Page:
Jun 27 2017

ISTE 2017: Districts Work to Close the Digital Equity Gap

Panel offers tips to help eliminate the divide between students with access to the internet and those without.

With 99 percent of U.S. classrooms headed toward robust internet connectivity within four to five years, the next challenge is making sure students who are assigned digital homework have a way to do it. That was the overarching theme of Monday’s session, “Join the Digital Equity Action Agenda and Narrow the Homework Gap,” led by Consortium for School Networking CEO Keith Krueger at ISTE’s 2017 Conference & Expo in San Antonio.

Krueger was joined by former superintendents Darryl Adams and S. Dallas Dance, as well as Kurt Steinhaus, superintendent of Los Alamos Public Schools in New Mexico, to offer strategies for bridging the homework gap.

Adams said he had great success in California’s Coachella Valley Unified School District by parking Wi-Fi–enabled school buses in poor neighborhoods and pushing the community to take on a land tax to fund a one-to-one device program.

“We had only one way to go, and that’s up. But, those students are able to do just about anything now,” Adams said about his students, who were only graduating at about a 70 percent rate before access to the internet. “We eliminated the digital divide and the homework gap. All the challenges we have; they’re opportunities. And our students are now graduating at 80 percent — all because the technology had opened the way.”

Defining Digital Access

Education has gone digital. “It’s no longer a ‘nice to have’,” Krueger said.

Still, he said, despite $4 billion being spent yearly to improve internet access to schools, the digital divide remains.

“Five million households with school-aged children — low-income households that are disproportionately black and Hispanic households — make up a large share of that five million,” Krueger said. “And yet 75 percent of school systems don’t have an off-campus strategy for providing connectivity to students at home and after school.”

The issue extends beyond the school district Krueger said.

“Digital equity is a community problem,” he said. “It’s not something that schools alone should solve.”

Going Digital S.T.A.T.

Dance started Students and Teachers Accessing Tomorrow (S.T.A.T.) at Baltimore County Public Schools as a “multi-year transformation of BCPS into a complete 21st-century technology learning environment to prepare globally competitive graduates.”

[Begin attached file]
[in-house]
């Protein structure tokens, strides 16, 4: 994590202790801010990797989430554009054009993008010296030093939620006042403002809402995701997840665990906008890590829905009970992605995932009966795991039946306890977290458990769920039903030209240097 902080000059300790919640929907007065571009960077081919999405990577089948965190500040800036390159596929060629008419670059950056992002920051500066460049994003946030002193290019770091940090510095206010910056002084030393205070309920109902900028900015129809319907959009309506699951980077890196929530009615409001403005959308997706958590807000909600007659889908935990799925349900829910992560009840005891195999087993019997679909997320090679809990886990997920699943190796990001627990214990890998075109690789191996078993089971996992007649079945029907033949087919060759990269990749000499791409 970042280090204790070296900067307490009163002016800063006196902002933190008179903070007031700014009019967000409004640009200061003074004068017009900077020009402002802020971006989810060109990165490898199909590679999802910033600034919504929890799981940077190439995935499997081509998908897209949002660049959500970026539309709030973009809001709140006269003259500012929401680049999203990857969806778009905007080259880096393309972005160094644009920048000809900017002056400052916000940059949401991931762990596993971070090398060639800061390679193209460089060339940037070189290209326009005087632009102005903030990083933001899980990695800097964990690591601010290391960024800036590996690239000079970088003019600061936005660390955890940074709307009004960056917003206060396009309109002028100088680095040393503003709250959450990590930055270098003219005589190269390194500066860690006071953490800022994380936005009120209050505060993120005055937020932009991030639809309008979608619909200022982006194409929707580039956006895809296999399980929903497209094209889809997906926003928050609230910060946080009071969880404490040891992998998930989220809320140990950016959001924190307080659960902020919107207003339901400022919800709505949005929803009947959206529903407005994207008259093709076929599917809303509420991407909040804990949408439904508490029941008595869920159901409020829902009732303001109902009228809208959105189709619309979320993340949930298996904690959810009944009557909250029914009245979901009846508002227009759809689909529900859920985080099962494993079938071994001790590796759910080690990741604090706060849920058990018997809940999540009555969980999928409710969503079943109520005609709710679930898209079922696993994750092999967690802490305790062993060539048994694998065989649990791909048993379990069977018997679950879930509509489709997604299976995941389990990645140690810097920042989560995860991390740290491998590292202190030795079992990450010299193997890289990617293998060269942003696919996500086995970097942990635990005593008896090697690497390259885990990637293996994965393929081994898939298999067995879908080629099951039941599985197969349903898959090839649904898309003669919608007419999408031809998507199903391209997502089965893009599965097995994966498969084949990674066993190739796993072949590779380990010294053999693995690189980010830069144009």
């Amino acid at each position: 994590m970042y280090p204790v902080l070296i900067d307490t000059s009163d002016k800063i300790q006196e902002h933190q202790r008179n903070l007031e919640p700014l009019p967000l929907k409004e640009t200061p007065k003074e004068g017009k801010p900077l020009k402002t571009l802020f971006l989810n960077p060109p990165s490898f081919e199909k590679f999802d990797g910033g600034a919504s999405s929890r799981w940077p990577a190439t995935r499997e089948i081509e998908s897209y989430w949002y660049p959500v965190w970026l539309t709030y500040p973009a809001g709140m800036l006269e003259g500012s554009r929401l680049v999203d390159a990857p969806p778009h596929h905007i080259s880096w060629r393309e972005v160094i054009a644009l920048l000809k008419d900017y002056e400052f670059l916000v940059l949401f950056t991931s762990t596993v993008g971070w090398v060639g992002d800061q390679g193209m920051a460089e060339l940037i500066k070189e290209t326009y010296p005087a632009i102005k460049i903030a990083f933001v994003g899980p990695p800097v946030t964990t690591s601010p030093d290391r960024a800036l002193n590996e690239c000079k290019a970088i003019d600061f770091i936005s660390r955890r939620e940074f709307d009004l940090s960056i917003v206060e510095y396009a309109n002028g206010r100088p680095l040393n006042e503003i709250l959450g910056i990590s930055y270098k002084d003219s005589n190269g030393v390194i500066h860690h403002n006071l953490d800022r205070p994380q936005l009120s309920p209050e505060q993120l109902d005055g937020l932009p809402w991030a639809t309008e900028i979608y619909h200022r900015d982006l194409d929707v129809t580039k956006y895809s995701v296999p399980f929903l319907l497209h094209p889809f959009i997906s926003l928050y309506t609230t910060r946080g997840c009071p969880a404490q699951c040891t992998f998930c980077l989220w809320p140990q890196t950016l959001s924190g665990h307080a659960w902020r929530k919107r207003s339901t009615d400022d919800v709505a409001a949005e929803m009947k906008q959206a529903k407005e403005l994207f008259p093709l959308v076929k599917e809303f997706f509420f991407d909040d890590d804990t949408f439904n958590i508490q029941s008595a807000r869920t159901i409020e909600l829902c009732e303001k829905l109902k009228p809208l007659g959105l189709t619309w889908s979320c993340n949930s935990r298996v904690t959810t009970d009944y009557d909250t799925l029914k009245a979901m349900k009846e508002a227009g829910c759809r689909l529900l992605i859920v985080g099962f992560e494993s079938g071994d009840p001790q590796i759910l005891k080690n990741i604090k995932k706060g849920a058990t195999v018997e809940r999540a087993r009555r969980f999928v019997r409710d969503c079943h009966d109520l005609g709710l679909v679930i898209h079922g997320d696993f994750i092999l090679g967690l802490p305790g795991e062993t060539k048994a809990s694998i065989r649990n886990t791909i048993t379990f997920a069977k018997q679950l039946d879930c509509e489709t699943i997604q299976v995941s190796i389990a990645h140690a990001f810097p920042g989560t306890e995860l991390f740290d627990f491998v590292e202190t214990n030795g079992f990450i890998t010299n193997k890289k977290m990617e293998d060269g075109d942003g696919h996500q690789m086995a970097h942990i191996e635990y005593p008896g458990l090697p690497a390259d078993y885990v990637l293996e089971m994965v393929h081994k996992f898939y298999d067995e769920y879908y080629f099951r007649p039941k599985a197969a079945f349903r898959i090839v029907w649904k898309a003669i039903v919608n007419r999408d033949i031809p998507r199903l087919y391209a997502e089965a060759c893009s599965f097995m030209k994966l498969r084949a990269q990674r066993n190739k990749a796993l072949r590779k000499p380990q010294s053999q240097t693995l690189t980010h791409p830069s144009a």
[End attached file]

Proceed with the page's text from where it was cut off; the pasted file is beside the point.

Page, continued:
The district redesigned its curriculum but spent 18 months planning before rolling out the accompanying technology.

“We knew we had to go slow in order to go fast,” Dance said. “We had to be very strategic with it. This was not just about putting technology in the hands of kids.”

There were eight parts, but the most important, Dance said, was getting the story out.

“Folks kept saying you’re just giving computers to kids,” he said. “When you don’t communicate your story, someone else will.”

6 Strategic Steps for a Successful Digital Strategy

In Los Alamos, where 42 percent of the parents have doctorates and the other part of the spectrum is in high poverty, Steinhouse followed six steps for his digital strategy.

  • Set hardware and software standards. “This will save money and time,” Steinhouse said.

  • Count the number of devices. “We had more devices than we had staff and students,” he said. “We established a one-to-one initiative where everyone in sixth through 12th grade gets a device.”

  • Go to the local community and government and sign partnership agreements for after school. “The governments that have helped the most were county and tribal,” Steinhouse said. “We have signed agreements with every one of those. We also signed with half the churches, and the libraries have been helpful too.

  • Offer professional development about the access to devices. “We do PD in all kinds of creative ways — webinars, blogs, cyber moments, etc.,” he said.

  • Inform parents. The district sent notes to parents and offered sessions for them to learn about internet connectivity.

  • Create homework guidelines. “This was the most impactful,” Steinhouse said. “Each school took a hard look at what they were assigning for homework. Teachers who were well known for assigning the most, made the most change.”

To follow more coverage from ISTE 2017, check out the EdTech’s event page.


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